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The Monster That Grew Small

The Monster That Grew Small

by Joan Marshall Grant, Jill K. Schwarz (Illustrator)

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Editorial Reviews

Publishers Weekly - Publisher's Weekly
Miobi is known as the Frightened One within his village. He is ridiculed for his fear of snakes, crocodiles and spiders, and for his dread of the dark forest. One day he encounters a hare trapped in a thicket and, overcoming his urge to flee, rescues the helpless animal. ``What would you like best in the world to have?'' asks the enchanted hare. Miobi's one great wish is for courage, and so begins a mythical adventure rife with danger, in which he faces his greatest challenge and meets with a surprising victory. Stunning visuals filled with jewel-toned intricacies embellish the unusual tale, adapted from Egyptian sources. Ages 4-9. (October)
School Library Journal - School Library Journal
K-Gr 3 Miobi fears the wild animals of the forest and river. When he frees a hare caught in some brambles and is asked what he wants for a reward, Miobi re quests courage. Armed with a dagger and instructions to look up to the hare-in-the- moon when his fears are strongest, Miobi sets out. Due to the hare's inspiration he outwits hungry crocodiles and a pair of serpents. Finally, while helping a village terrorized by a dragon, he makes an as tonishing discovery: the further away the monster, the larger it looms. By the time Miobi enters the creature's den, the monster has shrunk to the size of a frog, and Miobi takes him home as a pet. There's excellent psychology here: fear confronted gets cut down to size. As a story this retelling of an Egyptian folk talk fares less well. The narrative lacks dramatic tension; too many extraneous details make it unfocused and rambling. The role of the hare remains unclear, and the ending dwindles off with some limp comments. The illustrations, full color and mainly full page, lend an air of au thenticity with their formal, stylized look suggesting the art of ancient Egypt. A double-page spread of the monster and a scene with the two vipers stand out. Unfortunately, the pictures lack sur prise. They illustrate but do not extend the tale nor deepen readers' understand ing of it. Overall, a volume with many nice touches that don't add up to a satis factory whole. Ellen D. Warwick, Rob bins Junior Library, Arlington, Mass.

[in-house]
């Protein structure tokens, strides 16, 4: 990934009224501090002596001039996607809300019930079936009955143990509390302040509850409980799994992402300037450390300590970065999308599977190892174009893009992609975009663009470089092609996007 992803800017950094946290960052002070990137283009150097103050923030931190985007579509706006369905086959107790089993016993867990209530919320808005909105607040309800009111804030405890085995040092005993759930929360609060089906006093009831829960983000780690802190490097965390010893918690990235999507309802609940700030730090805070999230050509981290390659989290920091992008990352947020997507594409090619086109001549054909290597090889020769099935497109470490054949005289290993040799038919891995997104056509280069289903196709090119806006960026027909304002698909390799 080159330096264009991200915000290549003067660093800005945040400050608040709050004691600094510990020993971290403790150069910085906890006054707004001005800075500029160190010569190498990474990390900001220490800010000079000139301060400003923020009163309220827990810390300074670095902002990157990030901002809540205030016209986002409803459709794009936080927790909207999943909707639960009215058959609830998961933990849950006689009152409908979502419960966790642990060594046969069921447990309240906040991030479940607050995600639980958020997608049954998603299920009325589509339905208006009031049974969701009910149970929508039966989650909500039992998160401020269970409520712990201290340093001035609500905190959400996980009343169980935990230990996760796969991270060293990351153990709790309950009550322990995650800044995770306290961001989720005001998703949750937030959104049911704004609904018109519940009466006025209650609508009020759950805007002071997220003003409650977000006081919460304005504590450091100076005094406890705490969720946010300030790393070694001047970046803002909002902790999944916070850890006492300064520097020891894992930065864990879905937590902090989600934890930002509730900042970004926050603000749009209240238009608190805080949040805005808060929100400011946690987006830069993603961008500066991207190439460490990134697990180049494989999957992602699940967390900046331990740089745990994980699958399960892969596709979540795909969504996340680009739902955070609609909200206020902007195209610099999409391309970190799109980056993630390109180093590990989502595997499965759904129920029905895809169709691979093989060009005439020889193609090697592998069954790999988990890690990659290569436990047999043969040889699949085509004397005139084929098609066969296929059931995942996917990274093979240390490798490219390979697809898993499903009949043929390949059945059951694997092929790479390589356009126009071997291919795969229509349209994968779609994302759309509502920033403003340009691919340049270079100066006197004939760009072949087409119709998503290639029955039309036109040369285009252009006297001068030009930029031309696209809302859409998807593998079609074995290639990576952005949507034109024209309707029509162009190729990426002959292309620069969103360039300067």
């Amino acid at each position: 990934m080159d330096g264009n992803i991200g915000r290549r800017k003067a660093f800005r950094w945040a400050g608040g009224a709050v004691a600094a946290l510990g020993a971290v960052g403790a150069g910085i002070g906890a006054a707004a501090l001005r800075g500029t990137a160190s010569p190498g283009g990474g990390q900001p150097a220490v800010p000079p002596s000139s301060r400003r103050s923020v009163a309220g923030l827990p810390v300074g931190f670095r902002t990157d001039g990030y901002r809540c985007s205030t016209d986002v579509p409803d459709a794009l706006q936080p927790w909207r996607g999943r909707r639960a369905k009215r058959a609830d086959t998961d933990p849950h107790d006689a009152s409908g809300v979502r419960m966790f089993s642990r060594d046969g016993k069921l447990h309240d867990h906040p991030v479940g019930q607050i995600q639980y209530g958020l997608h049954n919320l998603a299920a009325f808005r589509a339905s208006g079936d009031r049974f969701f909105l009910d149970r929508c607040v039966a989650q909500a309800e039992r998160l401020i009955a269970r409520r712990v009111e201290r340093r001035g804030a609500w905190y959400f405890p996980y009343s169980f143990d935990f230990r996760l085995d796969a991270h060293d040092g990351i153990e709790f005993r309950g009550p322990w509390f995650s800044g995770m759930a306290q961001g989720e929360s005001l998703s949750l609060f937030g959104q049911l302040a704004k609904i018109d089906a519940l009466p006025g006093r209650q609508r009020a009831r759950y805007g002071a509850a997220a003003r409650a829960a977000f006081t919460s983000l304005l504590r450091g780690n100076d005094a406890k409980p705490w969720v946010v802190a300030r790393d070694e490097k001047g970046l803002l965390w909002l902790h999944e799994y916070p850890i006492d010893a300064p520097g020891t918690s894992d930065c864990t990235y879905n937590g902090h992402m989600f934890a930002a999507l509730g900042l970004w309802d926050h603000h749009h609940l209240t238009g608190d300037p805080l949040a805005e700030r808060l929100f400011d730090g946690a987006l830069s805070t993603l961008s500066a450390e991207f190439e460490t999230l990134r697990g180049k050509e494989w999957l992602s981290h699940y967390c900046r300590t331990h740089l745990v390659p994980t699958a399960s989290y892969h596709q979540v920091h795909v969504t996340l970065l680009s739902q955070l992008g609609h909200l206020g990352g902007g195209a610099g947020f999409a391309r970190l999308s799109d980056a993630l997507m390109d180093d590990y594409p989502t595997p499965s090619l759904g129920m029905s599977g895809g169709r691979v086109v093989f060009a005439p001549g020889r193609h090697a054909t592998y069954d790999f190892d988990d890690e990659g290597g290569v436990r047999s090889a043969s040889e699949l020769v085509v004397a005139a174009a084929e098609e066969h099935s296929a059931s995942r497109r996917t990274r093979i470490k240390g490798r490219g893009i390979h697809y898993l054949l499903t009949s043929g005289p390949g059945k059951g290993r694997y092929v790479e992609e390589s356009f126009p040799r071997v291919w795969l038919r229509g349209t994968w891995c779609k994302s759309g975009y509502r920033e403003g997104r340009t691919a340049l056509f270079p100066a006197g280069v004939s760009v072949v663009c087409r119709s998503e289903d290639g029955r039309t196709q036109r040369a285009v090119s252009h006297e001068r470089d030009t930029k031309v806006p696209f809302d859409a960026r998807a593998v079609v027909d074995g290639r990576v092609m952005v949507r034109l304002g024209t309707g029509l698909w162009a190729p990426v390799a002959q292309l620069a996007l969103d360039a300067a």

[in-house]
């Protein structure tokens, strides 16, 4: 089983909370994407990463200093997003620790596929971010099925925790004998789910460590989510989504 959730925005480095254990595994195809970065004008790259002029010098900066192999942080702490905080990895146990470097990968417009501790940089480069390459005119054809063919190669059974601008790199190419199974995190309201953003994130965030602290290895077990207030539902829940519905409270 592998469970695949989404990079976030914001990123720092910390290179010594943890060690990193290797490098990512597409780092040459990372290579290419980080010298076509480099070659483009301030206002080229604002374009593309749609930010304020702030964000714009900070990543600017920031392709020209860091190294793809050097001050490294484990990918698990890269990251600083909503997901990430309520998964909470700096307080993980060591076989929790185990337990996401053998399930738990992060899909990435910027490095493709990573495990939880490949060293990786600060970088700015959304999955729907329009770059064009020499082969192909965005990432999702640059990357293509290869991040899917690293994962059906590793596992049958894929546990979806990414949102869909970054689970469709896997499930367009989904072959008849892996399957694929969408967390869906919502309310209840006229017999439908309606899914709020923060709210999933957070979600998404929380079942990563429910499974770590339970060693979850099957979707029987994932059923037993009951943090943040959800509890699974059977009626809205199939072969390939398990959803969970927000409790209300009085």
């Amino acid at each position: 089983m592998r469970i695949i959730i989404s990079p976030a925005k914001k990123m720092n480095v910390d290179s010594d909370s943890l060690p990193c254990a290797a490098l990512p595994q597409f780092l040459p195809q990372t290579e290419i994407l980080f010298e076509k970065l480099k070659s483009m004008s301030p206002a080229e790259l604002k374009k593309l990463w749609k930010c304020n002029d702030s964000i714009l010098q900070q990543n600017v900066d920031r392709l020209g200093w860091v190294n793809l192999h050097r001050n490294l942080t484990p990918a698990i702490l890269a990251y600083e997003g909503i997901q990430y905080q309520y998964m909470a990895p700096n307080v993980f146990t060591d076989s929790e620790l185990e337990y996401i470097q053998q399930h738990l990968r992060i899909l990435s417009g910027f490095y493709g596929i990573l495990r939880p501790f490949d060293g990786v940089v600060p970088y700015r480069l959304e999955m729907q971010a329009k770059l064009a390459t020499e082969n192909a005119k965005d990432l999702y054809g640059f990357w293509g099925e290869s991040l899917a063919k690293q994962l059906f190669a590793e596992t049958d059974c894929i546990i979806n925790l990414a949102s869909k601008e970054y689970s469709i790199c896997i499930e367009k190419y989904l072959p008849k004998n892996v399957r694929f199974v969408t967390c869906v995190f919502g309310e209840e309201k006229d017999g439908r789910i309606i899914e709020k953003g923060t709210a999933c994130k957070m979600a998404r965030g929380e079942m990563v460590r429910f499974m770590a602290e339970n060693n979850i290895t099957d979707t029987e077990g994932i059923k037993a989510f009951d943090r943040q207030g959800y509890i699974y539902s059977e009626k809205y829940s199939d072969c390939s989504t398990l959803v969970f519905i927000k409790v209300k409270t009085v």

Product Details

HarperCollins Publishers
Publication date:
Edition description:
1st ed
Age Range:
4 - 9 Years

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